The five elements persisted in classical and medieval ‘science’. They were included within Galenic medicine, which was based upon the four humours of the body each with elemental associations. These four humours were: melancholic (black bile) associated with earth, phlegmatic (phlegm) associated with water, sanguine (blood) associated with water, and choleric (Yellow bile) associated with fire. The belief of the physicians who practiced this form of ‘medicine’ was that illness was caused by an imbalance of one or more humours, which the physician was then required to redress. This is where the reasoning behind bleeding comes from: the idea being that the loss of blood would restore the balance. It was, of course, at best completely ineffective and, at worst, detrimental to your health. Fortunately for us Galen’s method was replaced with effective medicine based on proper scientific method from the 19th century onwards particularly after Virchow’s publications on cellular pathologies.
Before the Newtonian Revolution most people accepted the Aristotle/Ptolemaic model of the Universe. In this Cosmology, which endured until Copernicus and onset of Newtonian physics, the elements were seen as trying to return to their place of origin. Hence earth and water would fall down (a nice but wrong explanation of the effects of gravity) , while air and fire would try to rise. This was a common sense explanation of why rain fell and fire rose.
The Aristotle/Ptolemaic view of the universe indicated that the closer you got to the centre of the Universe, i.e. the earth, the denser and more profane things become. The further you got away from earth the more ephemeral and sacred things were. Hence was the belief that the planets could influence what occurred on Earth, as they were believed made of a more divine substance than earthly things. This was the thinking behind Astrology. Newton showed us that it can’t be literally true, but it still has value as a metaphorical symbolic system and inspiration for culture.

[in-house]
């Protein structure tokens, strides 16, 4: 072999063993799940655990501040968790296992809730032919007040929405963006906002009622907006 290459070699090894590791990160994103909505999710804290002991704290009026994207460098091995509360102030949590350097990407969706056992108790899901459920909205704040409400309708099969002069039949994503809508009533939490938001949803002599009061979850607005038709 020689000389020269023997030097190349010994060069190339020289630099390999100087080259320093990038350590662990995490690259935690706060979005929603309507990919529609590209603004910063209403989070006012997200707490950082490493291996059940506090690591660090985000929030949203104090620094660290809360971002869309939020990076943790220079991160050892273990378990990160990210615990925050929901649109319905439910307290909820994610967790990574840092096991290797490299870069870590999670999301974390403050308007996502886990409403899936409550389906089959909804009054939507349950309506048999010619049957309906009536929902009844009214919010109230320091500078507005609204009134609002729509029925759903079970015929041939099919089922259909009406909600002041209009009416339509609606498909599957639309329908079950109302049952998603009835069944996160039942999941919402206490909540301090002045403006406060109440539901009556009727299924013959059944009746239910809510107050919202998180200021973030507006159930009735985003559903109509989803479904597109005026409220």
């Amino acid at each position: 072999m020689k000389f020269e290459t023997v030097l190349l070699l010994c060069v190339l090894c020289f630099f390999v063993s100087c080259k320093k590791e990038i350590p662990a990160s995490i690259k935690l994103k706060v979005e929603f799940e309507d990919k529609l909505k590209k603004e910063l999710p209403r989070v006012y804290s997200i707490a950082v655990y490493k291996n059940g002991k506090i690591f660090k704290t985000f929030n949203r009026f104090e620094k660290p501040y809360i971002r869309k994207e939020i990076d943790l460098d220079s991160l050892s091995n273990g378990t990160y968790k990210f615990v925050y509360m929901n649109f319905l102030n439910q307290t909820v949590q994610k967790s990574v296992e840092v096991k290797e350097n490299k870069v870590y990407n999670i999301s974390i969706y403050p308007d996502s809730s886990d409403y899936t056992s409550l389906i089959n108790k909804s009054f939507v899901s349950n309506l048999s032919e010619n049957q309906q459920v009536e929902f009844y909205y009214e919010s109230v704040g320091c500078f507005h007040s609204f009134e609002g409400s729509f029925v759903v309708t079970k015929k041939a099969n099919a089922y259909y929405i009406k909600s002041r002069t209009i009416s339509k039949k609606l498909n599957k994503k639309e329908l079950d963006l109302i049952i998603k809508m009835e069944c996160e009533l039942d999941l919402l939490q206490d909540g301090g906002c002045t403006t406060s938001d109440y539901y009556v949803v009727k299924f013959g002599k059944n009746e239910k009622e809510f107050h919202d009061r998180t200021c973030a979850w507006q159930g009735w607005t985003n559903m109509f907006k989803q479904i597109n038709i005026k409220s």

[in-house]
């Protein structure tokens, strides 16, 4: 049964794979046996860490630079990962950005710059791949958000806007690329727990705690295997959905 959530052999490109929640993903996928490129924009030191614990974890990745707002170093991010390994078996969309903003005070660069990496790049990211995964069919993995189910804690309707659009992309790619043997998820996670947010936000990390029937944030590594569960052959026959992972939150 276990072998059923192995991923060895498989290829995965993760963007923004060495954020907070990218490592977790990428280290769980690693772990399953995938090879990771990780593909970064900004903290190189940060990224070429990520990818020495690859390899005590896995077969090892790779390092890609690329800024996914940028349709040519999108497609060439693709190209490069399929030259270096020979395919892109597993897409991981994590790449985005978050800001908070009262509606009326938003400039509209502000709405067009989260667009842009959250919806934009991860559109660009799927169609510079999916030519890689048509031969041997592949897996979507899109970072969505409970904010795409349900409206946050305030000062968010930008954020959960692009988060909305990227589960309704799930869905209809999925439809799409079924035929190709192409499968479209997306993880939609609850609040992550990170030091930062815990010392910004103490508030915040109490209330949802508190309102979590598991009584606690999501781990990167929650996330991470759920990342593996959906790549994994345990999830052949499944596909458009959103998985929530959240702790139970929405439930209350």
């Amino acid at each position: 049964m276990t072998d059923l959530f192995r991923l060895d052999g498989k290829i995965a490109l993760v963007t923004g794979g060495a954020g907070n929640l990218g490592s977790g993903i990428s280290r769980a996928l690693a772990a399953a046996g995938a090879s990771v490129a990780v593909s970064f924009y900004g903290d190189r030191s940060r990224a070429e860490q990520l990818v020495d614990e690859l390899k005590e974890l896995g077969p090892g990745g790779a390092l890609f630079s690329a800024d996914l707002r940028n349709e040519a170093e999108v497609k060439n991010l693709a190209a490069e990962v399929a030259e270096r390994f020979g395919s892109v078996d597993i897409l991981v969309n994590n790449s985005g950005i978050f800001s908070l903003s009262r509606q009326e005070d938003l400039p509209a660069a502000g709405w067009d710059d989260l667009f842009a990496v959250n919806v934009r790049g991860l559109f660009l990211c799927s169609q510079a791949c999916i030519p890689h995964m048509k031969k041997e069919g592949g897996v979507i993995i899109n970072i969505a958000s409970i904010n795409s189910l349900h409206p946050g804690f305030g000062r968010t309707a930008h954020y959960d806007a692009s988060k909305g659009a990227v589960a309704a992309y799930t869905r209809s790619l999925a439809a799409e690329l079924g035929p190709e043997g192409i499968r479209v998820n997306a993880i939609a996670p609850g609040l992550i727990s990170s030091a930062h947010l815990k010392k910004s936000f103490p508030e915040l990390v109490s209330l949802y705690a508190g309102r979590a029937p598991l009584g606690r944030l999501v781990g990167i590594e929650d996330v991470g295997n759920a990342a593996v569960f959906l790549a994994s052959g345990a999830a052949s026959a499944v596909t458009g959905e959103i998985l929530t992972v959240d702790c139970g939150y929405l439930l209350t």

The five elements endured into modern times and today the five classical elements are an integral part of the Western Mystery tradition, including Witchcraft. But it is one thing for them to be included in classical science and quite another thing for them to be relevant today. After all, we now know that the Universe is not made up of just five kinds of stuff. We now have the periodic table with its 118 known elements; you know hydrogen, oxygen, carbon, sodium etc, etc. As such it would be very difficult to take the classical elements seriously if we view them as literal. But all is not lost as they do, of course, make wonderful metaphors. The classical elements are myths, they are figurative and not literal and it would be a mistake to confuse them with objective reality.